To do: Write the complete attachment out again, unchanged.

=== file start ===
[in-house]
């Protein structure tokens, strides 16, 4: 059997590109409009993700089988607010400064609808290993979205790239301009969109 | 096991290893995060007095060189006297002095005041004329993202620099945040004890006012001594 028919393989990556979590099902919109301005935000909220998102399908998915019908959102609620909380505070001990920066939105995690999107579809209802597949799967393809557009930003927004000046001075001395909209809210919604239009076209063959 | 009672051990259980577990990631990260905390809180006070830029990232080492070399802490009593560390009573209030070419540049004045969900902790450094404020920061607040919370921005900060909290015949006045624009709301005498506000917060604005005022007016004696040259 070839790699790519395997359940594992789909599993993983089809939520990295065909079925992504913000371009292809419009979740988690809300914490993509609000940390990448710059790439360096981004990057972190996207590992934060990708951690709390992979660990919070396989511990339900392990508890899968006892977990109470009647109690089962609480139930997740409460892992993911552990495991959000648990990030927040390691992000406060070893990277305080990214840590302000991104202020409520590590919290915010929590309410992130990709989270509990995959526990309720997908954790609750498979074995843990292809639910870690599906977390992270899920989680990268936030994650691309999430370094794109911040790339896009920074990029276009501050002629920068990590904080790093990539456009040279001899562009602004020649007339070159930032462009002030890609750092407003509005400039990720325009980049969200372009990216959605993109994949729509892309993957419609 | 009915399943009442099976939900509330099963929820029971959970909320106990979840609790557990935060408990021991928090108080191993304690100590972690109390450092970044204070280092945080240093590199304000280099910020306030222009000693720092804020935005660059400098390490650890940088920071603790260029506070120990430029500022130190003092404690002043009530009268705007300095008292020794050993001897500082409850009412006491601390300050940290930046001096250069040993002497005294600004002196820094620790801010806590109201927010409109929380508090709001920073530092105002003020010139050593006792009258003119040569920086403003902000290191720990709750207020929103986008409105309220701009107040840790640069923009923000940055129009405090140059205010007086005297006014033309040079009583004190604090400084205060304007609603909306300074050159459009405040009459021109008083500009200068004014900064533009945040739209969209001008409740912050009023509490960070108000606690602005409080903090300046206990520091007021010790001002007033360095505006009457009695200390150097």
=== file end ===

[in-house]
């Protein structure tokens, strides 16, 4: 059997590109409009993700089988607010400064609808290993979205790239301009969109 | 096991290893995060007095060189006297002095005041004329993202620099945040004890006012001594 028919393989990556979590099902919109301005935000909220998102399908998915019908959102609620909380505070001990920066939105995690999107579809209802597949799967393809557009930003927004000046001075001395909209809210919604239009076209063959 | 009672051990259980577990990631990260905390809180006070830029990232080492070399802490009593560390009573209030070419540049004045969900902790450094404020920061607040919370921005900060909290015949006045624009709301005498506000917060604005005022007016004696040259 070839790699790519395997359940594992789909599993993983089809939520990295065909079925992504913000371009292809419009979740988690809300914490993509609000940390990448710059790439360096981004990057972190996207590992934060990708951690709390992979660990919070396989511990339900392990508890899968006892977990109470009647109690089962609480139930997740409460892992993911552990495991959000648990990030927040390691992000406060070893990277305080990214840590302000991104202020409520590590919290915010929590309410992130990709989270509990995959526990309720997908954790609750498979074995843990292809639910870690599906977390992270899920989680990268936030994650691309999430370094794109911040790339896009920074990029276009501050002629920068990590904080790093990539456009040279001899562009602004020649007339070159930032462009002030890609750092407003509005400039990720325009980049969200372009990216959605993109994949729509892309993957419609 | 009915399943009442099976939900509330099963929820029971959970909320106990979840609790557990935060408990021991928090108080191993304690100590972690109390450092970044204070280092945080240093590199304000280099910020306030222009000693720092804020935005660059400098390490650890940088920071603790260029506070120990430029500022130190003092404690002043009530009268705007300095008292020794050993001897500082409850009412006491601390300050940290930046001096250069040993002497005294600004002196820094620790801010806590109201927010409109929380508090709001920073530092105002003020010139050593006792009258003119040569920086403003902000290191720990709750207020929103986008409105309220701009107040840790640069923009923000940055129009405090140059205010007086005297006014033309040079009583004190604090400084205060304007609603909306300074050159459009405040009459021109008083500009200068004014900064533009945040739209969209001008409740912050009023509490960070108000606690602005409080903090300046206990520091007021010790001002007033360095505006009457009695200390150097």